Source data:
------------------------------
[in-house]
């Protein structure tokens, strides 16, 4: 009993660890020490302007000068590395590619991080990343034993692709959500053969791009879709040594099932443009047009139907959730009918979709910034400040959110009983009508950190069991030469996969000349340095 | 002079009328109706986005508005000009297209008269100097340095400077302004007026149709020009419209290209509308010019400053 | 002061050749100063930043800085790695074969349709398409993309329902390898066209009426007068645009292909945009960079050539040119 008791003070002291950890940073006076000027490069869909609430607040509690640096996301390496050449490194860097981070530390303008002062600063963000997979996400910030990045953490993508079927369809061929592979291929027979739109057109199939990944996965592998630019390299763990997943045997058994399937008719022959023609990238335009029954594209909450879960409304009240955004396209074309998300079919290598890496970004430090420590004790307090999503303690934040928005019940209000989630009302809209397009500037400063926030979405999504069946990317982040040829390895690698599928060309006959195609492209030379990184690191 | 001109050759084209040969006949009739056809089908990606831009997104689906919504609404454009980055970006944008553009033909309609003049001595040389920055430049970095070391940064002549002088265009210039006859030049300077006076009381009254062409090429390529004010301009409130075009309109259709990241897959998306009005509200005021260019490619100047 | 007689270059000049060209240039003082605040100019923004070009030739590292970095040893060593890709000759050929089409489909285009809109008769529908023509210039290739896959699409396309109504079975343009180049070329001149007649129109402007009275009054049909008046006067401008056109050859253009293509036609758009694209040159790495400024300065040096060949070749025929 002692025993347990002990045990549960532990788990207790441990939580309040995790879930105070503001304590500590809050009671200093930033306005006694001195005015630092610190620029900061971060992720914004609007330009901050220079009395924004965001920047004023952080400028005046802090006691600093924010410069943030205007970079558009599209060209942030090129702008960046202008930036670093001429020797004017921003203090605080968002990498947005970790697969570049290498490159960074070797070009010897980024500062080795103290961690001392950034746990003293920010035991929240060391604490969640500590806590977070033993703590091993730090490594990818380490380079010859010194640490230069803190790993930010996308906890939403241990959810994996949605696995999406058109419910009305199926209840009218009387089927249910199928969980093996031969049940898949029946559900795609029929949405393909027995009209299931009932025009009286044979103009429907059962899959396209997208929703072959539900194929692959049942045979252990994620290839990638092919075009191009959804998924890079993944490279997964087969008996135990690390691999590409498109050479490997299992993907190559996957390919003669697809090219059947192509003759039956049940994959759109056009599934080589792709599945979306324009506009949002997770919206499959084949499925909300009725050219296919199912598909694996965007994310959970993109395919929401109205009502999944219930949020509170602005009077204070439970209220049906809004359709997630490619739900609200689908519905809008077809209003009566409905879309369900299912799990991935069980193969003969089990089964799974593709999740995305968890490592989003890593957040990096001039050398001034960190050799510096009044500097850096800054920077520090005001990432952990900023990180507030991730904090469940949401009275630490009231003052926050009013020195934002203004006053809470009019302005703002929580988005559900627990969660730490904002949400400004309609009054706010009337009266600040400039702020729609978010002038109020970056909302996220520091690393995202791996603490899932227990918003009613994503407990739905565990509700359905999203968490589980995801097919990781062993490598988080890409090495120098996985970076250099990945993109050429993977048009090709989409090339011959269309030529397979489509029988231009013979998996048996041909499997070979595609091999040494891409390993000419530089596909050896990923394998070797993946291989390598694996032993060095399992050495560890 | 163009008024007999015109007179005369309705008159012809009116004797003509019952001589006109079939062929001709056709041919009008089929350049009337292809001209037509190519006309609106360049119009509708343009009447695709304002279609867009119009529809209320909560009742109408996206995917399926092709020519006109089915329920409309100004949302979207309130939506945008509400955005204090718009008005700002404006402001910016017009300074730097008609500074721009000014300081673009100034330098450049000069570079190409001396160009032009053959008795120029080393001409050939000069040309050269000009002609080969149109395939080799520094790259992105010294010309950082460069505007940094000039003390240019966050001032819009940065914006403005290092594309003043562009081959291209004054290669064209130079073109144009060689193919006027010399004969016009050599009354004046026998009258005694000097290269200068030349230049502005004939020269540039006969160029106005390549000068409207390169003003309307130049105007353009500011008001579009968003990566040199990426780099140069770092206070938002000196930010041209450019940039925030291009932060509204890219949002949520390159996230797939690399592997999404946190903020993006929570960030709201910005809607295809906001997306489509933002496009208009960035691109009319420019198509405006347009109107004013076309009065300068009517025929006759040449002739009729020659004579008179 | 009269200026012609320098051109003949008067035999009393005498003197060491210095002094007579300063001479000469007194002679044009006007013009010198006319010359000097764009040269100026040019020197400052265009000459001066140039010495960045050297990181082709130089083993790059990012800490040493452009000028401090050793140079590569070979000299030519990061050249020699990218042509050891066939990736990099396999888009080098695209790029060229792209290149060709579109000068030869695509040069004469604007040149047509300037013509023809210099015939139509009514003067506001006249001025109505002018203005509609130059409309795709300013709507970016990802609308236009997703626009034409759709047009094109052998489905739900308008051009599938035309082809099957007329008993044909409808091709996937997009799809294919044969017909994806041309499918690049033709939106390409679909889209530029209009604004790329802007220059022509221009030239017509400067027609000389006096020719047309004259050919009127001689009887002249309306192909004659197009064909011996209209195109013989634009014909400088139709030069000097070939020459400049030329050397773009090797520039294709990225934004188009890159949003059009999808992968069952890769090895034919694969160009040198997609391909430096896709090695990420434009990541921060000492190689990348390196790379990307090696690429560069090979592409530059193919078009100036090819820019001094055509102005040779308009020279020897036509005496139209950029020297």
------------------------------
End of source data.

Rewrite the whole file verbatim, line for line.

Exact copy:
[in-house]
């Protein structure tokens, strides 16, 4: 009993660890020490302007000068590395590619991080990343034993692709959500053969791009879709040594099932443009047009139907959730009918979709910034400040959110009983009508950190069991030469996969000349340095 | 002079009328109706986005508005000009297209008269100097340095400077302004007026149709020009419209290209509308010019400053 | 002061050749100063930043800085790695074969349709398409993309329902390898066209009426007068645009292909945009960079050539040119 008791003070002291950890940073006076000027490069869909609430607040509690640096996301390496050449490194860097981070530390303008002062600063963000997979996400910030990045953490993508079927369809061929592979291929027979739109057109199939990944996965592998630019390299763990997943045997058994399937008719022959023609990238335009029954594209909450879960409304009240955004396209074309998300079919290598890496970004430090420590004790307090999503303690934040928005019940209000989630009302809209397009500037400063926030979405999504069946990317982040040829390895690698599928060309006959195609492209030379990184690191 | 001109050759084209040969006949009739056809089908990606831009997104689906919504609404454009980055970006944008553009033909309609003049001595040389920055430049970095070391940064002549002088265009210039006859030049300077006076009381009254062409090429390529004010301009409130075009309109259709990241897959998306009005509200005021260019490619100047 | 007689270059000049060209240039003082605040100019923004070009030739590292970095040893060593890709000759050929089409489909285009809109008769529908023509210039290739896959699409396309109504079975343009180049070329001149007649129109402007009275009054049909008046006067401008056109050859253009293509036609758009694209040159790495400024300065040096060949070749025929 002692025993347990002990045990549960532990788990207790441990939580309040995790879930105070503001304590500590809050009671200093930033306005006694001195005015630092610190620029900061971060992720914004609007330009901050220079009395924004965001920047004023952080400028005046802090006691600093924010410069943030205007970079558009599209060209942030090129702008960046202008930036670093001429020797004017921003203090605080968002990498947005970790697969570049290498490159960074070797070009010897980024500062080795103290961690001392950034746990003293920010035991929240060391604490969640500590806590977070033993703590091993730090490594990818380490380079010859010194640490230069803190790993930010996308906890939403241990959810994996949605696995999406058109419910009305199926209840009218009387089927249910199928969980093996031969049940898949029946559900795609029929949405393909027995009209299931009932025009009286044979103009429907059962899959396209997208929703072959539900194929692959049942045979252990994620290839990638092919075009191009959804998924890079993944490279997964087969008996135990690390691999590409498109050479490997299992993907190559996957390919003669697809090219059947192509003759039956049940994959759109056009599934080589792709599945979306324009506009949002997770919206499959084949499925909300009725050219296919199912598909694996965007994310959970993109395919929401109205009502999944219930949020509170602005009077204070439970209220049906809004359709997630490619739900609200689908519905809008077809209003009566409905879309369900299912799990991935069980193969003969089990089964799974593709999740995305968890490592989003890593957040990096001039050398001034960190050799510096009044500097850096800054920077520090005001990432952990900023990180507030991730904090469940949401009275630490009231003052926050009013020195934002203004006053809470009019302005703002929580988005559900627990969660730490904002949400400004309609009054706010009337009266600040400039702020729609978010002038109020970056909302996220520091690393995202791996603490899932227990918003009613994503407990739905565990509700359905999203968490589980995801097919990781062993490598988080890409090495120098996985970076250099990945993109050429993977048009090709989409090339011959269309030529397979489509029988231009013979998996048996041909499997070979595609091999040494891409390993000419530089596909050896990923394998070797993946291989390598694996032993060095399992050495560890 | 163009008024007999015109007179005369309705008159012809009116004797003509019952001589006109079939062929001709056709041919009008089929350049009337292809001209037509190519006309609106360049119009509708343009009447695709304002279609867009119009529809209320909560009742109408996206995917399926092709020519006109089915329920409309100004949302979207309130939506945008509400955005204090718009008005700002404006402001910016017009300074730097008609500074721009000014300081673009100034330098450049000069570079190409001396160009032009053959008795120029080393001409050939000069040309050269000009002609080969149109395939080799520094790259992105010294010309950082460069505007940094000039003390240019966050001032819009940065914006403005290092594309003043562009081959291209004054290669064209130079073109144009060689193919006027010399004969016009050599009354004046026998009258005694000097290269200068030349230049502005004939020269540039006969160029106005390549000068409207390169003003309307130049105007353009500011008001579009968003990566040199990426780099140069770092206070938002000196930010041209450019940039925030291009932060509204890219949002949520390159996230797939690399592997999404946190903020993006929570960030709201910005809607295809906001997306489509933002496009208009960035691109009319420019198509405006347009109107004013076309009065300068009517025929006759040449002739009729020659004579008179 | 009269200026012609320098051109003949008067035999009393005498003197060491210095002094007579300063001479000469007194002679044009006007013009010198006319010359000097764009040269100026040019020197400052265009000459001066140039010495960045050297990181082709130089083993790059990012800490040493452009000028401090050793140079590569070979000299030519990061050249020699990218042509050891066939990736990099396999888009080098695209790029060229792209290149060709579109000068030869695509040069004469604007040149047509300037013509023809210099015939139509009514003067506001006249001025109505002018203005509609130059409309795709300013709507970016990802609308236009997703626009034409759709047009094109052998489905739900308008051009599938035309082809099957007329008993044909409808091709996937997009799809294919044969017909994806041309499918690049033709939106390409679909889209530029209009604004790329802007220059022509221009030239017509400067027609000389006096020719047309004259050919009127001689009887002249309306192909004659197009064909011996209209195109013989634009014909400088139709030069000097070939020459400049030329050397773009090797520039294709990225934004188009890159949003059009999808992968069952890769090895034919694969160009040198997609391909430096896709090695990420434009990541921060000492190689990348390196790379990307090696690429560069090979592409530059193919078009100036090819820019001094055509102005040779308009020279020897036509005496139209950029020297």